Did you ever wonder why he needed a severe famine before he began to be in need? I mean he had nothing. His money was gone. His friends were presumably gone. He had nothing and was nothing, but that was not enough for him. He needed the famine to hit rock bottom. He needed the famine as the final straw that broke his stubborn back. And I did too.

The summer of 2005 was my severe famine. It was the moment when I came to the end of me. When I realized that I did not possess the things inside of me that I needed to fix me. I began to be in need. And I now see that summer as a gift from God.

I think God is in the famine giving business. I think in the prodigal son story He gave the son that famine. He funded the downfall by not refusing to give the son his money. Certainly he knew the son’s intentions and yet he gave him the money anyway. He even helped create a famine moment for the older brother. Did you ever notice that? He didn’t invite the older brother to the party initially. He says get a robe, slaughter a calf but never “and go tell his older brother to come.” He broke the older brother by throwing that party for the son and he knew it. When the older brother comes home and realizes his messup brother is back, he angrily says:

‘Look! All these years I’ve been slaving for you and never disobeyed your orders. Yet you never gave me even a young goat so I could celebrate with my friends.’

That’s not just an angry relative yelling at a father. That is a man standing in the middle of a famine, a moment during which everything he knows about life has been proven incorrect. Good deeds don’t equal good rewards. His world is upside down.

Why does God give us famine moments? Because there is nothing He won’t do to draw us close to Him. Would the God that killed His son to get closer to us find it too cruel to throw you into a famine? Would the God that watched His only son hang on a cross find it too harsh to bring you to the bottom of a dark pit if that’s where you would call out for light? I don’t think so.

My wife has a friend with a weird testimony. In it, she says that she is thankful for cocaine. If I had a dollar for every testimony that said that, I would have a dollar. You see she is an alcoholic. She was facing a slow, 30-year death by bottle until she met cocaine. Cocaine fast forwarded her to the bottom. Cocaine put her crash on warp speed. And there in her lowest moment, is where she found God waiting. So she is thankful for cocaine.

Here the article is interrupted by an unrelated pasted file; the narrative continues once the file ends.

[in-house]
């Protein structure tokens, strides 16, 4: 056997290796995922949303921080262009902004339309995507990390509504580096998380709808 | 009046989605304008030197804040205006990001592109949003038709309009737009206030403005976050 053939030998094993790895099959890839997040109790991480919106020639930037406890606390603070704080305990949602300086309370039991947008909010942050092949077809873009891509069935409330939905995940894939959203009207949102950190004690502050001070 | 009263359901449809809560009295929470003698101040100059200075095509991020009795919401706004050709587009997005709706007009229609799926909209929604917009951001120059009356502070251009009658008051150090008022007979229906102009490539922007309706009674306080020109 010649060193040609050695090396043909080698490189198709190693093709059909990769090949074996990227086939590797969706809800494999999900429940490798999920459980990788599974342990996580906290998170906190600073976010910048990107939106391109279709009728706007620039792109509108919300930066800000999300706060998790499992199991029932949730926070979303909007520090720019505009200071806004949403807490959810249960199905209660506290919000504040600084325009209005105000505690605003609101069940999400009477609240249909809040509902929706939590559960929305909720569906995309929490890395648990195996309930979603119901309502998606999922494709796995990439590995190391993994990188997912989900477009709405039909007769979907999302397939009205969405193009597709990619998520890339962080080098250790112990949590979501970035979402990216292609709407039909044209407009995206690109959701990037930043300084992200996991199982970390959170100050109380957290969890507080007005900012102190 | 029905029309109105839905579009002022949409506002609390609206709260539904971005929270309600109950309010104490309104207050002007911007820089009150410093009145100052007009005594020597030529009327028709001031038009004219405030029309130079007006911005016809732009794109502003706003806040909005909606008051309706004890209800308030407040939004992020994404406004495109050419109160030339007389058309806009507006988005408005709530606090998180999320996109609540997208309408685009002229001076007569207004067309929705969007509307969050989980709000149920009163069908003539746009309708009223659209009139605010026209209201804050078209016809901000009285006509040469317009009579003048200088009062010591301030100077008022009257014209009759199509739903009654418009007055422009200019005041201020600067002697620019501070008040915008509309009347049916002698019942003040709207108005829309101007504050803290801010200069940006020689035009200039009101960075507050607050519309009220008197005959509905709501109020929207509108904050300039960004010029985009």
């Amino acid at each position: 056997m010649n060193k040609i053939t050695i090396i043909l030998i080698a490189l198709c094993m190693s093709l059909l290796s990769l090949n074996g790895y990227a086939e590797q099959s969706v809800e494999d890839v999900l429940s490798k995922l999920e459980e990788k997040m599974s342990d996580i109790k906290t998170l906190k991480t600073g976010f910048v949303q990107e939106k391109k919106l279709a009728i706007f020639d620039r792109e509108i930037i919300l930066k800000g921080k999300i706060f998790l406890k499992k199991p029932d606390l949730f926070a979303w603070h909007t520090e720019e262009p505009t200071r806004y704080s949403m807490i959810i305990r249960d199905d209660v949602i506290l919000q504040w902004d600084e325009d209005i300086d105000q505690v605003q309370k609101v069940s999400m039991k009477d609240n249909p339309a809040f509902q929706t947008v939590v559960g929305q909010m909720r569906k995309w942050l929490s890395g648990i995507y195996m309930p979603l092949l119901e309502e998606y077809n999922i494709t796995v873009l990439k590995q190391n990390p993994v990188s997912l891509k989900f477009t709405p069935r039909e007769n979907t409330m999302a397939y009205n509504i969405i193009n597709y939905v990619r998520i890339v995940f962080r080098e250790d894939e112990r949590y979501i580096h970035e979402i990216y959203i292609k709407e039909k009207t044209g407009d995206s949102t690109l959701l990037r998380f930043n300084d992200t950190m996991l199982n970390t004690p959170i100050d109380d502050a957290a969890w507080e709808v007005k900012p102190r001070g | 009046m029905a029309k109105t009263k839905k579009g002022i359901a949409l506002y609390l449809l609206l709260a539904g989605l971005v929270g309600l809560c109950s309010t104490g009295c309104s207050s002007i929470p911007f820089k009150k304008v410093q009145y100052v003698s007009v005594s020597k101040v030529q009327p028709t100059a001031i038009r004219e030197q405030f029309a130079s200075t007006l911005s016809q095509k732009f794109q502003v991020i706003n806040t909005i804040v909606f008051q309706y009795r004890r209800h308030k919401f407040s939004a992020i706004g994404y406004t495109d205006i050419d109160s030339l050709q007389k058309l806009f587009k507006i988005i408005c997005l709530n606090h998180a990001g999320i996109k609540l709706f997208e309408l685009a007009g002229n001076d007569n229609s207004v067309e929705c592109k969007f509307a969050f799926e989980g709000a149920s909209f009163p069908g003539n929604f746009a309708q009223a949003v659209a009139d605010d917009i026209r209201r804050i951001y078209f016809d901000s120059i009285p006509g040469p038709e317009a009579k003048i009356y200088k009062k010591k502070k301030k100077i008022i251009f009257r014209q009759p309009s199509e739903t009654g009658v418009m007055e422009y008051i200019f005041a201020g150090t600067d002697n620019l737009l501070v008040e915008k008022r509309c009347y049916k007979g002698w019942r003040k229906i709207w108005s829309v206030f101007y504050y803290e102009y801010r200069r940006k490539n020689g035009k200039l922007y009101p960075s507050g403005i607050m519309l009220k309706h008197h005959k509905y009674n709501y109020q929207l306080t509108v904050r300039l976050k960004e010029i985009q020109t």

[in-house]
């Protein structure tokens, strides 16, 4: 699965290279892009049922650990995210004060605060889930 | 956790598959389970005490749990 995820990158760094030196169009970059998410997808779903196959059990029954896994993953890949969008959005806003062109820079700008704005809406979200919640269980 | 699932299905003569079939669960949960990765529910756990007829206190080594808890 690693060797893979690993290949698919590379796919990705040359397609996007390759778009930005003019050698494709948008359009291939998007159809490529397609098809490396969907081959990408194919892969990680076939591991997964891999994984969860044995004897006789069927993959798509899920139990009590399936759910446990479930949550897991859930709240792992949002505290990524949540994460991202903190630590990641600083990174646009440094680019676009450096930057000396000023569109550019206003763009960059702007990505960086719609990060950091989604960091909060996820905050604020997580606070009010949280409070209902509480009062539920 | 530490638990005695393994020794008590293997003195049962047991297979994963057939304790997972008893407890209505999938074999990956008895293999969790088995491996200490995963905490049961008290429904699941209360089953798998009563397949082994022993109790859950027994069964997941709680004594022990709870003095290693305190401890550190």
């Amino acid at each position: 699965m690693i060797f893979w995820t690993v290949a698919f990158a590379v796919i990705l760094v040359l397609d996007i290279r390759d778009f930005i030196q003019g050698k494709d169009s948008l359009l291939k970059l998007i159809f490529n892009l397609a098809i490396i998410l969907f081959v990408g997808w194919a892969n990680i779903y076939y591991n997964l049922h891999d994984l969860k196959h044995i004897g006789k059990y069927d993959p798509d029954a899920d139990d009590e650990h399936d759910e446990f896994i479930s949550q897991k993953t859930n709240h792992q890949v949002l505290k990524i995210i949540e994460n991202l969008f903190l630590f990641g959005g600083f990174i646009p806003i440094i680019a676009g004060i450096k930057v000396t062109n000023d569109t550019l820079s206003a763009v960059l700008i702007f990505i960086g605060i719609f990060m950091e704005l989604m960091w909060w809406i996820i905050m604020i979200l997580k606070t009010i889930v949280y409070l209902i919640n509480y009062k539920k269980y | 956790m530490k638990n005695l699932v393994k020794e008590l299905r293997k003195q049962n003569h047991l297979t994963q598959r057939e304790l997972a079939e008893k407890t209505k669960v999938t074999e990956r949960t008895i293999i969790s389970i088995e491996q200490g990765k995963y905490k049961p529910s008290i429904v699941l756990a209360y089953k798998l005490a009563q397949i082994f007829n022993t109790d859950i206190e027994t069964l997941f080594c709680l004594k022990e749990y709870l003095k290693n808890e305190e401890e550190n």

Chances are, you know someone in your life that is in the middle of a famine. If you do, please don’t try to rescue them. Don’t try to pull them out of it or Bible verse them out of it. Go stand in it with them. If they are hungry, go be hungry beside them. If they are drowning, let the ocean sweep you up too. They might be right where God wants them. They might be standing in His embrace without even knowing it. Tell them about the gift of famines. They might not understand but tell them that God loves them. And He will do anything to show them that.

Maybe you’re in a famine right now. Maybe right now in Houston or California or Singapore or London or New Zealand you’re the reason I was supposed to write this. I can’t stand in your famine because I’m a thousand miles away but there’s something God wants you to know – He loves this. This doesn’t have to be about failure. His love is not only expressed through goodness. Sometimes deep love is expressed through deep storms. But He loves you. And if that is the only thing you take from this, then it’s been worth the writing.”




Written by vagabondrunn

May 2, 2008 at 1:53 pm

Posted in About Me, Blog, Life

3 Responses

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  1. I read it this morning too, quite powerful. I didn’t read the whole thing though until I saw you re-post it here. It is truly amazing to me how God brings us back to him, scary. Be well, Brother.

    Scott Fillmer

    May 2, 2008 at 8:54 pm

  2. […] Run’n Like a Vagabond – A Great Find… […]

  3. […] Run’n Like a Vagabond – A Great Find […]